On average, drug prisoners spend more time in federal prison than rapists, who often get out on early release because of the overcrowding in prison caused by the Drug War.
The object of punishment is prevention from evil; it never can be made impulsive to good.
History is full of people who went to prison or were burned at the stake for proclaiming their ideas. Society has always defended itself.
Justice is justice though it's always delayed and finally done only by mistake.
To seek the redress of grievances by going to law, is like sheep running for shelter to a bramble bush.
If we were brought to trial for the crimes we have committed against ourselves, few would escape the gallows.
I am certain that nothing has done so much to destroy the juridical safeguards of individual freedom as the striving after this mirage of social justice.
Prison, dungeons, blessed places where evil is impossible because they are the crossroads of all the evil in the world. One cannot commit evil in hell.
It isn't true that convicts live like animals: animals have more room to move around.
Steal goods and you’ll go to prison, steal lands and you are a king.
In jail a man has no personality. He is a minor disposal problem and a few entries on reports. Nobody cares who loves or hates him, what he looks like, what he did with his life. Nobody reacts to him unless he gives trouble. Nobody abuses him. All that is asked of him is that he go quietly to the right cell and remain quiet when he gets there. There is nothing to fight against, nothing to be mad at. The jailers are quiet men without animosity or sadism.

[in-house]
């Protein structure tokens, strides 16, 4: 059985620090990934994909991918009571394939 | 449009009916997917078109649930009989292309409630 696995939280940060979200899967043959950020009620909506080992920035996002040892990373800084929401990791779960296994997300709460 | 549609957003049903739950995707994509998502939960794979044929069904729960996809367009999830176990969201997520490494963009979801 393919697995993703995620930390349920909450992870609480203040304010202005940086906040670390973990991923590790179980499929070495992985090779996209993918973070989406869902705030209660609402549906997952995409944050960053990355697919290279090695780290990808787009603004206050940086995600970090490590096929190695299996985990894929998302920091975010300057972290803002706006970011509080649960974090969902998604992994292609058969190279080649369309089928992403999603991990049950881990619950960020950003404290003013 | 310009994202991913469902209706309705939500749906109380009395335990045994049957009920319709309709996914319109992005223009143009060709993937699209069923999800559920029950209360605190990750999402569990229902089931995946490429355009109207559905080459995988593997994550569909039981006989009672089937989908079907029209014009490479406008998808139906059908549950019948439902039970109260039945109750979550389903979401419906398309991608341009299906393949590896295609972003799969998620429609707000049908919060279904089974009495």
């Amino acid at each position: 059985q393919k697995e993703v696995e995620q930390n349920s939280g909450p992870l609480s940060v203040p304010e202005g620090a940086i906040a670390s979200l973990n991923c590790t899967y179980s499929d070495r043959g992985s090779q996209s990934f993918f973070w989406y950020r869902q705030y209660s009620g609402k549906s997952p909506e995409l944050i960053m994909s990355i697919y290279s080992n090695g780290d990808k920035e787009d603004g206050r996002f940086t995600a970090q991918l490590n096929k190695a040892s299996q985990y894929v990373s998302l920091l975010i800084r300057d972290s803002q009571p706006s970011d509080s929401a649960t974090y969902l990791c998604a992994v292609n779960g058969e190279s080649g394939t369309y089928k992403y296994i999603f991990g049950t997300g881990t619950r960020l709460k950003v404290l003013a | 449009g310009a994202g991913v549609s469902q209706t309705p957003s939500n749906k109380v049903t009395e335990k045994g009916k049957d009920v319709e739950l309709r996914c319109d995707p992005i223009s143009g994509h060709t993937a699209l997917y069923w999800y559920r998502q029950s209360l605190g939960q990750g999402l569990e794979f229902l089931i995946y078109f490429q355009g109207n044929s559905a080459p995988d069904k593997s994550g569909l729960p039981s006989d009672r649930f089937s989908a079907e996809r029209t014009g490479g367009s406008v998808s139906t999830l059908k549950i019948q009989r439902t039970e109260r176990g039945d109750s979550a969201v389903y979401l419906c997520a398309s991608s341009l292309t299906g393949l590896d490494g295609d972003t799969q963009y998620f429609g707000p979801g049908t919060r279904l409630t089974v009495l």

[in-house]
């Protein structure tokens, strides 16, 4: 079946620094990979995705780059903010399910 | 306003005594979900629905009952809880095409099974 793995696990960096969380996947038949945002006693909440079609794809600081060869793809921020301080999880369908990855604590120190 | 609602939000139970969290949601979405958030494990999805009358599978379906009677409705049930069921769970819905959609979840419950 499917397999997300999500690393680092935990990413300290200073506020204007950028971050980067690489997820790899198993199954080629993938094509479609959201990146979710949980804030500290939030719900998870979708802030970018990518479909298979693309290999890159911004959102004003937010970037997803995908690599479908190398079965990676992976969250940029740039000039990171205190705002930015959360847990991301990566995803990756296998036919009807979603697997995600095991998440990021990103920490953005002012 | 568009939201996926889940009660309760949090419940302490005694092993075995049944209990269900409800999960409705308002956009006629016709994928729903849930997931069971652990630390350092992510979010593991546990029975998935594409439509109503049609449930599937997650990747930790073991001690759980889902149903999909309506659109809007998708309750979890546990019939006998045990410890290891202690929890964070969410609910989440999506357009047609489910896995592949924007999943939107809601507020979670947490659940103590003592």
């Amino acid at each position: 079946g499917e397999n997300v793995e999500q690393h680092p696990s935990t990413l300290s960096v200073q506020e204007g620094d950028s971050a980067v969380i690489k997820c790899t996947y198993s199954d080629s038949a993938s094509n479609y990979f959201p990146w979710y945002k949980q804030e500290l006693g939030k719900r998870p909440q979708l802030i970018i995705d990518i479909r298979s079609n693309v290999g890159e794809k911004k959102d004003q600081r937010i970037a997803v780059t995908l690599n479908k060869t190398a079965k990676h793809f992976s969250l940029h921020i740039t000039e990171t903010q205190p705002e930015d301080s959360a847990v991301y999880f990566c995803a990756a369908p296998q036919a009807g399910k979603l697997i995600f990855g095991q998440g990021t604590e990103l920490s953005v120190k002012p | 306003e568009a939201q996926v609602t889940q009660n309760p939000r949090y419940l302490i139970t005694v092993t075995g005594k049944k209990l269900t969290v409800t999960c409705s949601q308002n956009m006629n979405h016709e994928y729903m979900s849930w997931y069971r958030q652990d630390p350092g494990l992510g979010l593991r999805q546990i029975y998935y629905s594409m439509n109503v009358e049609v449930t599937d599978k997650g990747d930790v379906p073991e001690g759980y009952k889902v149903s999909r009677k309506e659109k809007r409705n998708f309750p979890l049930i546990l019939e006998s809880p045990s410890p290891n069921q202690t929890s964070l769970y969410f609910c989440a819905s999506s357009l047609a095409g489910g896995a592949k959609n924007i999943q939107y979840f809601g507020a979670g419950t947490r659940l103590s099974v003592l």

I know not whether laws be right, or whether laws be wrong; All that we know who lie in gaol is that the wall is strong; And that each day is like a year, a year whose days are long.
When I was in prison, I was wrapped up in all those deep books. That Tolstoy crap - people shouldn't read that stuff.
I can tell you this on a stack of Bibles: prisons are archaic, brutal, unregenerative, overcrowded hell holes where the inmates are treated like animals with absolutely not one humane thought given to what they are going to do once they are released. You're an animal in a cage and you're treated like one.
I was put into jail as I was going to the shoemaker's to get a shoe which was mended. When I was let out the next morning, I proceeded to finish my errand, and, having put on my mended shoe, joined a huckleberry party, who were impatient to put themselves under my conduct; and in half an hour -- for the horse was soon tackled -- was in the midst of a huckleberry field, on one of our highest hills, two miles off, and then the State was nowhere to be seen.
He had drawn many a thousand of these rations in prisons and camps, and though he'd never had an opportunity to weight them on scales, and although, being a man of timid nature, he knew no way of standing up for his rights, he, like every other prisoner, had discovered long ago that honest weight was never to be found in the bread-cutting. There was short weight in every ration. The only point was how short. So every day you took a look to soothe your soul - today, maybe, they haven't snitched any.
Concepts of justice must have hands and feet to carry out justice in every case in the shortest possible time and the lowest possible cost. That is the challenge to every lawyer and judge in America.
Nothing can be more abhorrent to democracy than to imprison a person or keep him in prison because he is unpopular. This is really the test of civilization.
I submit that an individual who breaks a law that conscience tells him is unjust, and who willingly accepts the penalty of imprisonment in order to arouse the conscience of the community over its injustice, is in reality expressing the highest respect for the law.
Crimes lead one into another; they who are capable of being forgers are capable of being incendiaries.
I have paid no poll-tax for six years. I was put into a jail once on this account, for one night; and, as I stood considering the walls of solid stone, I could not help being struck with the foolishness of that institution which treated me as if I were mere flesh and blood and bones, to be locked up...I saw that, if there was a wall of stone between me and my townsmen, there was a still more difficult one to climb or break through, before they could get to be as free as I was.